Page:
The Transitional Presidential Council (TPC) is responsible for guiding Haiti through the country’s current political transition. Central to this process is the selection of a transitional Prime Minister. Here are the key takeaways from the framework governing the creation, organization, and operation of the TPC, particularly from Articles 6.2, 6.3, and 7 of the charter document.

Qualifying as a candidate

To qualify as a candidate for the position of transitional Prime Minister, an individual must meet several criteria:

Nationality: The candidate must be of Haitian origin and must not have renounced their nationality.

Civil and political rights: The candidate must possess full civil and political rights.

Criminal record: The candidate must have never been sentenced to an afflictive and infamous sentence.

Ownership or professional practice: The candidate must either be an owner (though the type of ownership is not specified) or practice a profession in Haiti.

Residency: The candidate must have resided in Haiti for five consecutive years.

Financial accountability: The candidate must have received a favorable report from the Superior Court of Accounts and Administrative Litigation (CSCCA) if they were accountable for public funds.

Selecting the Prime Minister

The process for selecting the transitional Prime Minister involves the following steps:

Absolute majority vote: Members with voting rights must choose the head of government by an absolute majority.

Resolving ties: If there is a tie in the voting, a second round of votes must be organized. If the second round also results in a tie, a third round must be held. If a fourth tie occurs, the Prime Minister must be drawn at random from the finalists.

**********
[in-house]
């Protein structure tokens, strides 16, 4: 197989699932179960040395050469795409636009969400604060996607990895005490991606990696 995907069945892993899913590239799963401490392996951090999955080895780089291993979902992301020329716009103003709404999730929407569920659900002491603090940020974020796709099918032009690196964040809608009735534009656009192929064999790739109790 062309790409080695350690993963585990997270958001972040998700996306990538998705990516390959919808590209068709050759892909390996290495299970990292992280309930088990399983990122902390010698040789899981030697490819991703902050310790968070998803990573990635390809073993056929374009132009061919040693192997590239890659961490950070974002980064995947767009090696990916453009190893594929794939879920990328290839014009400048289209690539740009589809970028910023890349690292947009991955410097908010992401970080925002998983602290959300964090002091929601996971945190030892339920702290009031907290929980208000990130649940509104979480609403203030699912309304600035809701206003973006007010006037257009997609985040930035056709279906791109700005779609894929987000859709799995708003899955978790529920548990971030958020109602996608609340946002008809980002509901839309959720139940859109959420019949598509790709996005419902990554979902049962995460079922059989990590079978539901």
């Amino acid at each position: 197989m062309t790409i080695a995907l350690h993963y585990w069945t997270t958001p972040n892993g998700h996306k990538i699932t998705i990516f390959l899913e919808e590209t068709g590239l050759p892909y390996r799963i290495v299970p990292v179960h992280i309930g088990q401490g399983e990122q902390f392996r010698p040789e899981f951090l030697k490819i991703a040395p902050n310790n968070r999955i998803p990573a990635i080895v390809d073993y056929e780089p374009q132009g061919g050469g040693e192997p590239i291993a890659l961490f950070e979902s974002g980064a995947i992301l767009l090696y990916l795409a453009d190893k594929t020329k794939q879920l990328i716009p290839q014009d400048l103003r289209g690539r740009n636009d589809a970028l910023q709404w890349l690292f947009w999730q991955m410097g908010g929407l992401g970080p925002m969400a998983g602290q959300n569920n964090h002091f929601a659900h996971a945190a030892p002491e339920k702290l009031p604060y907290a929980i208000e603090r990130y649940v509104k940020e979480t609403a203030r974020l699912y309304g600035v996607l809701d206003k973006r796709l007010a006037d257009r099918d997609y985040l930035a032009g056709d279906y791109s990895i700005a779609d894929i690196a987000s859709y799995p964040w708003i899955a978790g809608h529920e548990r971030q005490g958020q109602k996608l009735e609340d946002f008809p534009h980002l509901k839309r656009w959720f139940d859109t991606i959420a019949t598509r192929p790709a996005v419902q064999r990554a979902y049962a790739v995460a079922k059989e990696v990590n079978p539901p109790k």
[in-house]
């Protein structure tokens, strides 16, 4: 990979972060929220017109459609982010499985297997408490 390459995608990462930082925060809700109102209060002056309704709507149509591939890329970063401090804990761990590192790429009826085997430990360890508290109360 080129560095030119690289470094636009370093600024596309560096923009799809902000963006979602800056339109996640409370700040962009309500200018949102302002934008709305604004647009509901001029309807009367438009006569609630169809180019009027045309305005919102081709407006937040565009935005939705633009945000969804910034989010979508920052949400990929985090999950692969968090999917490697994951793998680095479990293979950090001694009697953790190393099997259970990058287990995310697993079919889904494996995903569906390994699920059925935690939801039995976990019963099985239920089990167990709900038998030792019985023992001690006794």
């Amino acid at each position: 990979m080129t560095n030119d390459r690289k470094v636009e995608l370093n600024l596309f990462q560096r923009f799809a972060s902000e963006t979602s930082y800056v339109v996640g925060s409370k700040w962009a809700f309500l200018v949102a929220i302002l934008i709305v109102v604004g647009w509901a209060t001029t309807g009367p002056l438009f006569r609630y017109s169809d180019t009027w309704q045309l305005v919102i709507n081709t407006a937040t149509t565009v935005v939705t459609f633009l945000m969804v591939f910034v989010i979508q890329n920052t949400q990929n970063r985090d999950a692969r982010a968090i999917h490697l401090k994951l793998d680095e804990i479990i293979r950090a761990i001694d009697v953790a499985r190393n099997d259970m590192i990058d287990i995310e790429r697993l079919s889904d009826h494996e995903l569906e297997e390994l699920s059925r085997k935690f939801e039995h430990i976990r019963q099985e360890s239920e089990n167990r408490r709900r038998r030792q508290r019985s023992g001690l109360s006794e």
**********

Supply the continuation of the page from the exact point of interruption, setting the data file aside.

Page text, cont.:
Terminating the transitional Prime Minister

Once the Prime Minister takes office and the Ministerial Cabinet is fully formed, the TPC can only terminate the Prime Minister’s functions under specific conditions.

Resignation: If the Prime Minister presents the resignation of the transitional government.

Criminal activity or corruption: If there is serious suspicion of criminal activity or corruption that is duly noted.

Poor governance: If the Government Administrative Control (OCAG) presents documents proving some sort of deficit has occurred due to poor governance.

I am Juhakenson Blaise, a journalist based in the city of Port-au-Prince, Haiti. I cover the news that develops in this city and deals with other subjects related to the experience of Haitians for the Haitian Times newspaper. I am also a lover of poetry.

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